Chimney Vent or Direct Vent ?

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Ian121
New Member
Posts: 8
Joined: Mon. Aug. 20, 2012 4:55 pm
Stove/Furnace Make: Keystoker
Stove/Furnace Model: Koker
Location: Harding PA

Post Fri. Sep. 07, 2012 5:23 pm

I just picked up a used keystoker koker in good condition and am faced with the decision of how to vent. The stove came with a direct vent, however I would like to use my chimney as it is there not being used. My concern is that it is an old chimney with a terra cotta liner and the liner looks to have some wear and some cracks where a hole was opened up near the bottom. I would like for the coal stove to be as safe as possible and my concern is CO gas. I don't want to do a SS liner since they don't seem to last with coal. The direct vent is an option however it is more work to install and more maintenance. I don't have much experience with chimneys so someones opinion with some experience would be great. Attached are some pics up the flue. I am going to get up on the roof this weekend and give it a brushing and see what it looks like from the top.

Thanks for the input
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My stove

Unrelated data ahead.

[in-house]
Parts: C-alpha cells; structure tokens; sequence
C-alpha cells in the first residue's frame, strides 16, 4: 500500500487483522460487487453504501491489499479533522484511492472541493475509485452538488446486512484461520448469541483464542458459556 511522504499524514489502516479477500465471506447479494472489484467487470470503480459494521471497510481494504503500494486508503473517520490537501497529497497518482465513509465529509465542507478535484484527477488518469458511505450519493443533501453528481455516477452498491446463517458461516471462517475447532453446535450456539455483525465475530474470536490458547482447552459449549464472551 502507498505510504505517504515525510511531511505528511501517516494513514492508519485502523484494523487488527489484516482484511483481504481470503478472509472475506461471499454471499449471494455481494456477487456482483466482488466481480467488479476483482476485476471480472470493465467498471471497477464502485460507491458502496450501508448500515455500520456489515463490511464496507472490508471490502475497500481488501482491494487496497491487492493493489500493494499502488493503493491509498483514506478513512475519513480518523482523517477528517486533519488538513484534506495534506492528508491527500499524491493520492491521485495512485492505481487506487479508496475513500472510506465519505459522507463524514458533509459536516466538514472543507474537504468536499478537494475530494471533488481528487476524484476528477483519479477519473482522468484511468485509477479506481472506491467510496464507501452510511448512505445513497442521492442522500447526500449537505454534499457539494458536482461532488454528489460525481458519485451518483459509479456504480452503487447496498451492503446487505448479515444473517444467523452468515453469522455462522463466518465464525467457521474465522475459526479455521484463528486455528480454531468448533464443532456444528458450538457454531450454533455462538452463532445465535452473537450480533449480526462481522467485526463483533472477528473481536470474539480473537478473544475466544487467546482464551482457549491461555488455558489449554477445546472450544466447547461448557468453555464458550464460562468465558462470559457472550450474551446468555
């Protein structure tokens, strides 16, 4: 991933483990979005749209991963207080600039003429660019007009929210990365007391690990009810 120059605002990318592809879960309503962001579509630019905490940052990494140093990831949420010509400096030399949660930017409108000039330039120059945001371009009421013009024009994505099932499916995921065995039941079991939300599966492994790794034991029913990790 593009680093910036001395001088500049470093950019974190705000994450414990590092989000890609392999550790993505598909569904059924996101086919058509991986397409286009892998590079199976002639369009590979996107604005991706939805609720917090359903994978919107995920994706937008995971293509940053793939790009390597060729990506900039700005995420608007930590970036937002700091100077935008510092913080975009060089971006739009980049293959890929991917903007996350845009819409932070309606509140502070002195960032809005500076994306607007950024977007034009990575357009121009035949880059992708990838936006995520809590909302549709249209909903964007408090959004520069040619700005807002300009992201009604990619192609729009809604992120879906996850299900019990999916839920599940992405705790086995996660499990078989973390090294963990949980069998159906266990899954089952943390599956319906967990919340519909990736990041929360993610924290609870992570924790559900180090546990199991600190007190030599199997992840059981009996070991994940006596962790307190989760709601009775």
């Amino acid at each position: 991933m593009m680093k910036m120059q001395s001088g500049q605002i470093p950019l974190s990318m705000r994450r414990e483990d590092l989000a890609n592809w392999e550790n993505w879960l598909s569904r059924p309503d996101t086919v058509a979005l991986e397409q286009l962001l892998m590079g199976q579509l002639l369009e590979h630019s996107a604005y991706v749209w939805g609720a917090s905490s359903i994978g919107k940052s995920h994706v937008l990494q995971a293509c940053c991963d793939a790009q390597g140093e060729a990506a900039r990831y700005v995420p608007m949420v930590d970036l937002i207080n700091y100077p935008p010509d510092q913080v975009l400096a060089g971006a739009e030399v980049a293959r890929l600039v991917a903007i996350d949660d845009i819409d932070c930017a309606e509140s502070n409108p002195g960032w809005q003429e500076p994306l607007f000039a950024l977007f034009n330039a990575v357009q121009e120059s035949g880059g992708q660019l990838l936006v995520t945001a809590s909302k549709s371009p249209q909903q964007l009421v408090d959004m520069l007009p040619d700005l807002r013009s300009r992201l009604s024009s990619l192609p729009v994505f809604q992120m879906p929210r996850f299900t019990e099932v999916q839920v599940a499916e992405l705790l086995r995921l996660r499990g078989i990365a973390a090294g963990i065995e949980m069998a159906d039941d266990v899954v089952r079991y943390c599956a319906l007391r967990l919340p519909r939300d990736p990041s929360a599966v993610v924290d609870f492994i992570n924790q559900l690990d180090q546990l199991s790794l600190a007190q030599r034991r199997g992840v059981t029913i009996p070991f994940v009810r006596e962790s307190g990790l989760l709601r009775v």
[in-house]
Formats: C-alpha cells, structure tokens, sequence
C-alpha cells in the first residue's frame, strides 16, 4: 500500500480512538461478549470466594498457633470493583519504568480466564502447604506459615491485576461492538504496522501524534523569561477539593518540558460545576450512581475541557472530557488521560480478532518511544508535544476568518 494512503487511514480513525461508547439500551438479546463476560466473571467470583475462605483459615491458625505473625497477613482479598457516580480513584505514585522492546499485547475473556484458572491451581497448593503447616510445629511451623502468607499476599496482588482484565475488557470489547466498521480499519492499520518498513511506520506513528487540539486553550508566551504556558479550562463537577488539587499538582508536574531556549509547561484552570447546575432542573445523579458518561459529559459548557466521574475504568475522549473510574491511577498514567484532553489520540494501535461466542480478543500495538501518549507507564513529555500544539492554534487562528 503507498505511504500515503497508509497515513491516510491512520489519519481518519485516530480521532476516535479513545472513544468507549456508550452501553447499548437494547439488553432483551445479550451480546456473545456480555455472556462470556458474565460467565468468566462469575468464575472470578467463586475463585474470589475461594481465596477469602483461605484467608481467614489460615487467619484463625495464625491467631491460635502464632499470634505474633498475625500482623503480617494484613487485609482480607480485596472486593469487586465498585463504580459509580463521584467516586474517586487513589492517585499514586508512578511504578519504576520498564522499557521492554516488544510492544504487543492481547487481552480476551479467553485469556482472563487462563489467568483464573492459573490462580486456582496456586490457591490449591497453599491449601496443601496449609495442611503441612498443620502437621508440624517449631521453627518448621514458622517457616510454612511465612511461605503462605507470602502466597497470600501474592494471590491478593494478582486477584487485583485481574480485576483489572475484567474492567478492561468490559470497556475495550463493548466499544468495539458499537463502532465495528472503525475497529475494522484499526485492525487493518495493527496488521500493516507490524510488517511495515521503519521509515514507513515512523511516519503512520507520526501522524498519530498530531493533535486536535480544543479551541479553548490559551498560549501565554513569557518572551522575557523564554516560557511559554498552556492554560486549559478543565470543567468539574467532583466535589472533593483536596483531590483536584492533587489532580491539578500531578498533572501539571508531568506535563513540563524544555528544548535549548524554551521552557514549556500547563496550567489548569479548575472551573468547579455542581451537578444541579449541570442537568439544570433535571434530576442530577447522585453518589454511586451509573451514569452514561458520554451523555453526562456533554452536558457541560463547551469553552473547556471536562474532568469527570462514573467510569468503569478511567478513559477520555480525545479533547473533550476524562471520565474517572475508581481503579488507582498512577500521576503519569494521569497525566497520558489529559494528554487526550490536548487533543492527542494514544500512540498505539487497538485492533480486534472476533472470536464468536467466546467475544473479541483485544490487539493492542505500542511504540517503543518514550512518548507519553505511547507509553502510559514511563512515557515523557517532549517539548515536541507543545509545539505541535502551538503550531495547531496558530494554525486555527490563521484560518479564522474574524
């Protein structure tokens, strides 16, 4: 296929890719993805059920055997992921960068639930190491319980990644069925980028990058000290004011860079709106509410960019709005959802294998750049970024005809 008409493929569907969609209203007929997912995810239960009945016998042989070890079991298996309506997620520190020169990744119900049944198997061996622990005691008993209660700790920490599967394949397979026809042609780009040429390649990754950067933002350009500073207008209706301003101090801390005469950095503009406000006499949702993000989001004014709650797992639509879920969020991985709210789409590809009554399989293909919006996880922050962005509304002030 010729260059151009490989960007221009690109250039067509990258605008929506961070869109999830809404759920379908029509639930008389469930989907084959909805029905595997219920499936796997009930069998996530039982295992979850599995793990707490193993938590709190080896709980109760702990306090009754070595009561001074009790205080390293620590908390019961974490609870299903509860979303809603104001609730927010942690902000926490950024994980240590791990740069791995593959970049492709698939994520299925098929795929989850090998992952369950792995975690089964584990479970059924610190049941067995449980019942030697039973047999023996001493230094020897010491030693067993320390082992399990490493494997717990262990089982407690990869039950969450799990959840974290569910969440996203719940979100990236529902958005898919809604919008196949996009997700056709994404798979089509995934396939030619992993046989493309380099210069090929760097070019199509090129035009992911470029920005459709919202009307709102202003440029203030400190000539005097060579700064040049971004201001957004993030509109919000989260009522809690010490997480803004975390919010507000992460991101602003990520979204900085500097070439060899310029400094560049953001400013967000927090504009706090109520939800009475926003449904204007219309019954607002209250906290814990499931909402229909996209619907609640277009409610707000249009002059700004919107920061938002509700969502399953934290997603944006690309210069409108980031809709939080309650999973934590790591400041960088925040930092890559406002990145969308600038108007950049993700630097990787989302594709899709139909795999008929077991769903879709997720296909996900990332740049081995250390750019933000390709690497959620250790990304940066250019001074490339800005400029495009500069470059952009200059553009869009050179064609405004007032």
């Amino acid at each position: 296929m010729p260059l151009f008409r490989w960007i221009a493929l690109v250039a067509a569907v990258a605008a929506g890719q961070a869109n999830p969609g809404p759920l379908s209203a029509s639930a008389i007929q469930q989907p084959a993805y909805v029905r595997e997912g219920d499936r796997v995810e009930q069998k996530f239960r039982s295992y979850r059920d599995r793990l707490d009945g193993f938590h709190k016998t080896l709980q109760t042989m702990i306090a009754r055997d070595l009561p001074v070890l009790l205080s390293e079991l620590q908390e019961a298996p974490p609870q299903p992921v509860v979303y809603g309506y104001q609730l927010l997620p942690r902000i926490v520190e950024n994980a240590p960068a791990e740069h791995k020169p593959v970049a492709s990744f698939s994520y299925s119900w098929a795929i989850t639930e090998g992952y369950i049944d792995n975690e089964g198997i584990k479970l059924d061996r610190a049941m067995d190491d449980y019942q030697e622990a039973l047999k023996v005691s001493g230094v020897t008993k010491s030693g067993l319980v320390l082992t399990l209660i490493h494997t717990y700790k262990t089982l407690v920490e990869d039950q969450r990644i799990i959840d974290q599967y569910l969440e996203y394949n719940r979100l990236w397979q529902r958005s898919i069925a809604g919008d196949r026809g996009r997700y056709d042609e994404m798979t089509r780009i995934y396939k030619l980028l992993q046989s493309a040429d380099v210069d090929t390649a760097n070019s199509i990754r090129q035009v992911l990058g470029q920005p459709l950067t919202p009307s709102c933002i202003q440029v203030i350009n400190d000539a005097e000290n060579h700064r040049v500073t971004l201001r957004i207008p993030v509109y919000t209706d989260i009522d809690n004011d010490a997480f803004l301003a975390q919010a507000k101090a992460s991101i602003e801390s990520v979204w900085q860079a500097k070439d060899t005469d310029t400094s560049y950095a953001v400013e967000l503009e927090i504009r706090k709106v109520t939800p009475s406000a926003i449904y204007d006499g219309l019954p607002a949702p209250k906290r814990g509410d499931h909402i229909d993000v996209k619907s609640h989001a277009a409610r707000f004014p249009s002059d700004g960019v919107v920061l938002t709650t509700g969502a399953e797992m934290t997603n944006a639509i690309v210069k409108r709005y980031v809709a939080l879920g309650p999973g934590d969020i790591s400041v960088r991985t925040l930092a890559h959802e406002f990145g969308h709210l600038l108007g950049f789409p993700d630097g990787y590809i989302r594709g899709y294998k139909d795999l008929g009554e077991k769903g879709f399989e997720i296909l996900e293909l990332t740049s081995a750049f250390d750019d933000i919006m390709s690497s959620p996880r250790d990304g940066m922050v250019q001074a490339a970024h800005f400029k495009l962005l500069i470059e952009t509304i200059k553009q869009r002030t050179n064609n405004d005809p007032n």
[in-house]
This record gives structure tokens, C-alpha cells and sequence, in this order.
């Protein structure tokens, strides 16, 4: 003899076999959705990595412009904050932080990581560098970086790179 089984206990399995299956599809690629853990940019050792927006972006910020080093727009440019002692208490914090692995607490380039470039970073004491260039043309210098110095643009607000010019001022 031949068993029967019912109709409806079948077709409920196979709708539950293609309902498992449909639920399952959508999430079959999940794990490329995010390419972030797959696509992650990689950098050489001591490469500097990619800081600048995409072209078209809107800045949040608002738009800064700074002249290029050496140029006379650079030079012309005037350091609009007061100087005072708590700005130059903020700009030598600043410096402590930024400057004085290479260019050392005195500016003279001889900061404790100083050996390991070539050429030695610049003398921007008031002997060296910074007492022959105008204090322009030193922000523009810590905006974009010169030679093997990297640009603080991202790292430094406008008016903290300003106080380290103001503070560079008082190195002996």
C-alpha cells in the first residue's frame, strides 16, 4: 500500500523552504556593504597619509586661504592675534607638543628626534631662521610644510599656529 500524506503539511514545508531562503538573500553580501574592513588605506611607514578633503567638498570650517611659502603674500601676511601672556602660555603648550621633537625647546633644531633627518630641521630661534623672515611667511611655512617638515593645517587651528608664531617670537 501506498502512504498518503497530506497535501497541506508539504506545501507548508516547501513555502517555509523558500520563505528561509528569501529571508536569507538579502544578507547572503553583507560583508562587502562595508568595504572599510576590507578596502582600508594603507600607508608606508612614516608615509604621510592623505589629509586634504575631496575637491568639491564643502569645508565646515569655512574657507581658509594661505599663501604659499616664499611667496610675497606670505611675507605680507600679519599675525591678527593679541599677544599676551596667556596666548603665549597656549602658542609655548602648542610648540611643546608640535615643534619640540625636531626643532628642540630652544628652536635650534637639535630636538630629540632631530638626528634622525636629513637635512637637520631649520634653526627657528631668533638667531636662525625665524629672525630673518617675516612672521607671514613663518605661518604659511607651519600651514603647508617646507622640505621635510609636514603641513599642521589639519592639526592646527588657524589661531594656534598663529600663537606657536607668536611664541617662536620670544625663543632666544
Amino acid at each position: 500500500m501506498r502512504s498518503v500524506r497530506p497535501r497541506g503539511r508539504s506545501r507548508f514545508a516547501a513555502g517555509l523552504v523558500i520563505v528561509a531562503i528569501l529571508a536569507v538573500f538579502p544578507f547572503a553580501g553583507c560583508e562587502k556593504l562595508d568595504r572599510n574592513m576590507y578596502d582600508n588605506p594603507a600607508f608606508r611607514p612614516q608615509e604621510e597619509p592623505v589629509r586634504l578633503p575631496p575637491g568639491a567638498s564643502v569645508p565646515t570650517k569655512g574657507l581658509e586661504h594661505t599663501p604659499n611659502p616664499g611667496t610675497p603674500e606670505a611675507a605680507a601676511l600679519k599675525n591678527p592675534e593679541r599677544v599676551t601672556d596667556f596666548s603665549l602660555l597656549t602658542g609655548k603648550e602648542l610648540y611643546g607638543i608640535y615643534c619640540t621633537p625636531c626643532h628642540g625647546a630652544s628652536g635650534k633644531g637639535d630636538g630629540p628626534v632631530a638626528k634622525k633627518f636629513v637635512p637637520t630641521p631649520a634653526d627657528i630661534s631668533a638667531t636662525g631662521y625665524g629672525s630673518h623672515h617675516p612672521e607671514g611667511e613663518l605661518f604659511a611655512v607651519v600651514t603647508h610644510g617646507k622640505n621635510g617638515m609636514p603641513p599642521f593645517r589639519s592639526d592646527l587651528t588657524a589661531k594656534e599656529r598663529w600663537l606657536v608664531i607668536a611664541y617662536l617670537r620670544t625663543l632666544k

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Berlin
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Posts: 1847
Joined: Thu. Feb. 09, 2006 1:25 pm
Hot Air Coal Stoker Furnace: Will-Burt Combustioneer 77B
Coal Size/Type: Ohio BITUMINOUS pea stoker coal
Location: Buffalo/Adirondacks, NY

Post Fri. Sep. 07, 2012 7:08 pm

I wouldn't hesitate to use that stack. It looks like a good interior stack well built. Older tile liners may not have been properly vitrified and thus you sometimes see some flaking internally; a few vertical cracks in a tile liner in an otherwise sound chimney isn't a safety issue with coal. CO doesn't leak out of a stack, it's under negative pressure, this is a myth propagated by idiots and those who wish to take your money to reline every chimeny with a nick, scrape, or small crack in the liner.

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